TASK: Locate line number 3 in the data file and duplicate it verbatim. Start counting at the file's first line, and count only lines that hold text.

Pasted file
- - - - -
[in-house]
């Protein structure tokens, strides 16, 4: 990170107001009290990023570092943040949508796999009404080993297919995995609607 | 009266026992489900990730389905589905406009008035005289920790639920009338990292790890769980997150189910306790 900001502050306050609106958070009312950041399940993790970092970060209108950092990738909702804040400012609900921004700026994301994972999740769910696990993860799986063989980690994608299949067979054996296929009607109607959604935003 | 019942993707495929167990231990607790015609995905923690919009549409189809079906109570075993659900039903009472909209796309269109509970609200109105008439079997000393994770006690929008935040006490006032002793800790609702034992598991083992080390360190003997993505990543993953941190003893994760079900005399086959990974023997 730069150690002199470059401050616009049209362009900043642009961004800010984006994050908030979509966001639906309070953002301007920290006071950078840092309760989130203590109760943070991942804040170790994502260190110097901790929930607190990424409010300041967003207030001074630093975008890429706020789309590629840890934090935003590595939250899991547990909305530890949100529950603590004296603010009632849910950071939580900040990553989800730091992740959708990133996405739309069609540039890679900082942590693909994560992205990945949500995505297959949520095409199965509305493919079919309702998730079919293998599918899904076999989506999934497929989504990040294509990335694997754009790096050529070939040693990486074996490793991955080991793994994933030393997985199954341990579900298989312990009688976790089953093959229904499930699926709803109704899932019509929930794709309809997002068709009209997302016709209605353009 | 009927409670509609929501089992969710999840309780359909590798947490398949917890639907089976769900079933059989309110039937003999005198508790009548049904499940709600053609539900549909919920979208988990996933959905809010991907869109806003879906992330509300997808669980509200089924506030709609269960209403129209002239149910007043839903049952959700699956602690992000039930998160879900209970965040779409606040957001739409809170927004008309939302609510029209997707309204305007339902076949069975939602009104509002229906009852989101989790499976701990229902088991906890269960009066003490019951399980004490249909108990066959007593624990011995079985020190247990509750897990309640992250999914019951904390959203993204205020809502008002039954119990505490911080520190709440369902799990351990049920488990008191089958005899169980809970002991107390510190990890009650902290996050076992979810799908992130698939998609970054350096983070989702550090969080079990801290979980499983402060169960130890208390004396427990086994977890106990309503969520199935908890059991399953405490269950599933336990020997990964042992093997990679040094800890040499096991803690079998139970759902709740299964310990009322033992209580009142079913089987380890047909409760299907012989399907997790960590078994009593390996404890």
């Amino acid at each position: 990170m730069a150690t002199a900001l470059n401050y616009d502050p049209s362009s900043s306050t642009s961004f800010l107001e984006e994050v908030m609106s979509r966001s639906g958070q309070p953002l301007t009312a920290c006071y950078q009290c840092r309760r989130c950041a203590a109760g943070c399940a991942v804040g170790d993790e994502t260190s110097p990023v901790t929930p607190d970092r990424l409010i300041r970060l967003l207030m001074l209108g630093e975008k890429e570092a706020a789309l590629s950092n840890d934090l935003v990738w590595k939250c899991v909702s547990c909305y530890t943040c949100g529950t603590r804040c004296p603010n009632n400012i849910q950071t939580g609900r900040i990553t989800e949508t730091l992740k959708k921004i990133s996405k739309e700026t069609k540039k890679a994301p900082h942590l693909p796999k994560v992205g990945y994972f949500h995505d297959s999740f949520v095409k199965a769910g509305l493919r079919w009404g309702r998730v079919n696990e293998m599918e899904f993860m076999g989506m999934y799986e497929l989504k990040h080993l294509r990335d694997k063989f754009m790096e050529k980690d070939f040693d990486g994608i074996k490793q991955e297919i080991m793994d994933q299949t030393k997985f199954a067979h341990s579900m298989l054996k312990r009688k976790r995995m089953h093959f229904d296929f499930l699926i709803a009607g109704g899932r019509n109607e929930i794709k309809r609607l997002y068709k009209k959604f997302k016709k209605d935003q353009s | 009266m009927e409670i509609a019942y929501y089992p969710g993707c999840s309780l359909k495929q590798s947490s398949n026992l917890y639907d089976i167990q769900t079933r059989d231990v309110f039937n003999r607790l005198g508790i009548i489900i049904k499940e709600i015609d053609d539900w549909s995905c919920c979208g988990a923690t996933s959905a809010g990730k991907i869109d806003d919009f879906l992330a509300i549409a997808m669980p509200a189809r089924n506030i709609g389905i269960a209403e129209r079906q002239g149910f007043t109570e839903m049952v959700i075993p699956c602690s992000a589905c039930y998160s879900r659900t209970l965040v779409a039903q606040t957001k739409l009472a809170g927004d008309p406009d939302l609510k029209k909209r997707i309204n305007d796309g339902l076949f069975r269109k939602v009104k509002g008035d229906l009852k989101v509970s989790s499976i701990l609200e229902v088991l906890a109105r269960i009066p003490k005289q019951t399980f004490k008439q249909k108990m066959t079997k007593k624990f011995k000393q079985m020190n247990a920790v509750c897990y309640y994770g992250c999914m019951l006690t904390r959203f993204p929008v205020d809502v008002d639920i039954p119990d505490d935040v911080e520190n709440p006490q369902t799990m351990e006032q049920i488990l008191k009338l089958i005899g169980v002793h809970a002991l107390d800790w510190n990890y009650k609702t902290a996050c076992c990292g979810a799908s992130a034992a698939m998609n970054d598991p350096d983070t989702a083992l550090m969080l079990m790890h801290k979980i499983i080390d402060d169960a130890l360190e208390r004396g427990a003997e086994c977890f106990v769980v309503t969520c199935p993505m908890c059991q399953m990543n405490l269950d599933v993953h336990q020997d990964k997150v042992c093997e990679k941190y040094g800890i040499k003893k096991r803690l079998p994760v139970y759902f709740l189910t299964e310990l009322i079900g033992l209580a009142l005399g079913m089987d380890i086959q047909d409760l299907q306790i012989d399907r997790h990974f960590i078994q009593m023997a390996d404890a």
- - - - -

């Amino acid at each position: 990170m730069a150690t002199a900001l470059n401050y616009d502050p049209s362009s900043s306050t642009s961004f800010l107001e984006e994050v908030m609106s979509r966001s639906g958070q309070p953002l301007t009312a920290c006071y950078q009290c840092r309760r989130c950041a203590a109760g943070c399940a991942v804040g170790d993790e994502t260190s110097p990023v901790t929930p607190d970092r990424l409010i300041r970060l967003l207030m001074l209108g630093e975008k890429e570092a706020a789309l590629s950092n840890d934090l935003v990738w590595k939250c899991v909702s547990c909305y530890t943040c949100g529950t603590r804040c004296p603010n009632n400012i849910q950071t939580g609900r900040i990553t989800e949508t730091l992740k959708k921004i990133s996405k739309e700026t069609k540039k890679a994301p900082h942590l693909p796999k994560v992205g990945y994972f949500h995505d297959s999740f949520v095409k199965a769910g509305l493919r079919w009404g309702r998730v079919n696990e293998m599918e899904f993860m076999g989506m999934y799986e497929l989504k990040h080993l294509r990335d694997k063989f754009m790096e050529k980690d070939f040693d990486g994608i074996k490793q991955e297919i080991m793994d994933q299949t030393k997985f199954a067979h341990s579900m298989l054996k312990r009688k976790r995995m089953h093959f229904d296929f499930l699926i709803a009607g109704g899932r019509n109607e929930i794709k309809r609607l997002y068709k009209k959604f997302k016709k209605d935003q353009s | 009266m009927e409670i509609a019942y929501y089992p969710g993707c999840s309780l359909k495929q590798s947490s398949n026992l917890y639907d089976i167990q769900t079933r059989d231990v309110f039937n003999r607790l005198g508790i009548i489900i049904k499940e709600i015609d053609d539900w549909s995905c919920c979208g988990a923690t996933s959905a809010g990730k991907i869109d806003d919009f879906l992330a509300i549409a997808m669980p509200a189809r089924n506030i709609g389905i269960a209403e129209r079906q002239g149910f007043t109570e839903m049952v959700i075993p699956c602690s992000a589905c039930y998160s879900r659900t209970l965040v779409a039903q606040t957001k739409l009472a809170g927004d008309p406009d939302l609510k029209k909209r997707i309204n305007d796309g339902l076949f069975r269109k939602v009104k509002g008035d229906l009852k989101v509970s989790s499976i701990l609200e229902v088991l906890a109105r269960i009066p003490k005289q019951t399980f004490k008439q249909k108990m066959t079997k007593k624990f011995k000393q079985m020190n247990a920790v509750c897990y309640y994770g992250c999914m019951l006690t904390r959203f993204p929008v205020d809502v008002d639920i039954p119990d505490d935040v911080e520190n709440p006490q369902t799990m351990e006032q049920i488990l008191k009338l089958i005899g169980v002793h809970a002991l107390d800790w510190n990890y009650k609702t902290a996050c076992c990292g979810a799908s992130a034992a698939m998609n970054d598991p350096d983070t989702a083992l550090m969080l079990m790890h801290k979980i499983i080390d402060d169960a130890l360190e208390r004396g427990a003997e086994c977890f106990v769980v309503t969520c199935p993505m908890c059991q399953m990543n405490l269950d599933v993953h336990q020997d990964k997150v042992c093997e990679k941190y040094g800890i040499k003893k096991r803690l079998p994760v139970y759902f709740l189910t299964e310990l009322i079900g033992l209580a009142l005399g079913m089987d380890i086959q047909d409760l299907q306790i012989d399907r997790h990974f960590i078994q009593m023997a390996d404890a």